by Ben Bonadies

Photography by Maisie Mansfield

 

Walking through the London-based Victoria and Albert Museum’s sixties culture exhibit, “You Say You Want a Revolution? Records and Rebels 1966-1970,” I was struck by how modern everything felt. The exhibit itself was advanced, including, for example, an audio-aided experience with Sennheiser headphones that changed the soundtrack depending on the piece to which you were closest. In one corner of the room, you’d be standing in front of a TV while the audio of the onscreen newscast plays; walk further down the hall and you might hear the Beach Boys’ “God Only Knows.” 

 

It was an impressive array that kept me constantly engaged, if not a little isolated. But beyond the tech-specs, every item selected in the exhibit felt relevant to 2017 and served to connect the cultural landscape of the ’60s to today.

 

Before entering the exhibit, visitors were treated to a mosaic of iconic ’60s album covers from artists like David Bowie, Sly & The Family Stone and The Beatles. These albums were the backbone of the decade and inform the viewer of every element in the exhibit to come. Everything, from politics to advertising, was in some way related to the new wave of sound emanating from these records. If there’s one thing Records and Rebels wanted you to understand, it’s the importance and impact of art, music and culture.

 

All three of these often converge into original, referential new work that made several photographers of the era famous for capturing pictures of musicians, like Terry O’Neil’s portraits of the Rolling Stones. This was indicative of a burgeoning celebrity culture and a youth culture that was picking up mainstream credibility.

 

This pop-culture-reference-as-piece-of-art reached its apex with the cover of The Beatles’ album Sgt. Pepper’s Lonely Hearts Club Band, which featured images of famous writers, musicians and actors to whom the band felt artistically indebted. This trend continues today with hip-hop photographers Gunner Stahl and Cam Kirk publishing books and selling out art galleries of photos of famous musicians.

 

The modern day equivalent of Sgt. Pepper’s might be Frank Ocean’s list of influences in his Boys Don’t Cry magazine.

 

The first major section of Records and Rebels was all about counterculture—where “Rebels” in the title comes from. This exhibit featured leaflets from protest groups like the Black Panthers, picket sign displays and videos of demonstrations across the United States, coupled with protest music played over headphones. A significant portion of this exhibit was dedicated to John Lennon and Yoko Ono’s Bed Peace and WAR IS OVER! (If You Want It) campaigns, physically embodying the comingling of musical and political forces at play in the sixties.

 

The centerpiece of the section was the corner dedicated to the 1970 Kent State Shootings. The Pulitzer Prize-winning image of Jeffrey Miller lying lifeless on campus grounds while Mary Ann Vecchio screams beside him is still impactful decades later. Beside this and other photographs of the tragedy were the lyrics to Neil Young’s “Ohio” about the Kent shooting, and the song played over the headphones, elevating Young’s pain, fear and anger to stratospheric levels.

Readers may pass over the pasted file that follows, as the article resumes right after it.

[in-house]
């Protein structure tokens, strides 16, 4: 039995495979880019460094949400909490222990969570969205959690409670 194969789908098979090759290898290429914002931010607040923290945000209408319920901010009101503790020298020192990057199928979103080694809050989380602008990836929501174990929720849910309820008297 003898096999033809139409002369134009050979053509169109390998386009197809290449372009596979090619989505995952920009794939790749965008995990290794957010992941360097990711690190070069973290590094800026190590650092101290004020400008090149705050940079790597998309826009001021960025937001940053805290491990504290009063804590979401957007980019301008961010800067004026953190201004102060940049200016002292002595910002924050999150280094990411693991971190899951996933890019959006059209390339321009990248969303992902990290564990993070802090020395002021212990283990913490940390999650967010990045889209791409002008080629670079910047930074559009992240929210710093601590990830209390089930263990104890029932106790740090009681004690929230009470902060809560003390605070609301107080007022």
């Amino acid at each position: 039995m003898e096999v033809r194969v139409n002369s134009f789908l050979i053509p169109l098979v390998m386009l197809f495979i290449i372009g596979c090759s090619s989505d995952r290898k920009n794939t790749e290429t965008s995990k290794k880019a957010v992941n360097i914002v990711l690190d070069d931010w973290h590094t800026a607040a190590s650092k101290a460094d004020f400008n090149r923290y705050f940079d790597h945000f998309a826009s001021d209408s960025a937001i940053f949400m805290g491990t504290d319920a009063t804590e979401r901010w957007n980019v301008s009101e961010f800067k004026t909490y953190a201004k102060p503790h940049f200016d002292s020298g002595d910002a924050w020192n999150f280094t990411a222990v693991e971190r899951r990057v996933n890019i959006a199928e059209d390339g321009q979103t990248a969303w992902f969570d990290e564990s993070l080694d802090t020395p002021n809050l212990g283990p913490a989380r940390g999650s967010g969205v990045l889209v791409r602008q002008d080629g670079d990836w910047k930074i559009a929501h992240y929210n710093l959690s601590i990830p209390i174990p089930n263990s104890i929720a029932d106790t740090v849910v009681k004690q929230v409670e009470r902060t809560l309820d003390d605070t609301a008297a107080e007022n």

Protest music was heavily featured in this part of the exhibit, framing it as both artistically innovative and politically important. The same is true today when political songs frequently climb Billboard charts and win critical favor—like Kendrick Lamar’s “Alright” and Kevin Morby’s “I Have Been to The Mountain.”

 

Another standout exhibit was the Woodstock room—a large theater with three screens of a Woodstock documentary projected onto the upper walls. On the floor, fake grass and beanbags created a relaxing atmosphere while more album covers adorned the lower walls. The documentary showed The Who and other classic rockers, but the best moment was Jimi Hendrix’s cover of the “Star Spangled Banner” on electric guitar.

 

A plaque on the wall of this room claimed that this moment distilled the spirit of the sixties into one definitive act. A black man, routinely marginalized by the bulk of society, co-opting America’s theme song in the style of this relatively new and scary genre of music. He makes it his own and, in doing so, transforms a guitar solo into an act of political defiance—all while onstage in front of 400,000 fans.

 

Suffice it to say that the material in Victoria & Albert’s exhibit felt extremely prescient and important to life in 2017. An employee of V&A, Stephen, told me that while Records and Rebels gets a diverse range of attendees, most are “people that were in the sixties themselves, going back for a look.”

 

Records & Rebels may be nostalgia fodder, but it also made you think about the ripples that the decade had on the rest of history. The final room in the exhibit was about what happened after all the events you just witnessed. The rest of history played out on video in front of you and you were forced to wonder what sort of impact this generation will have on the world. One of the last things you saw in Records and Rebels was a booth dedicated to John Lennon’s song “Imagine”. It was a hopeful way to end an era so fraught with unrest, and provided a positive outlook to take with you even after exiting through the gift shop.

Please reload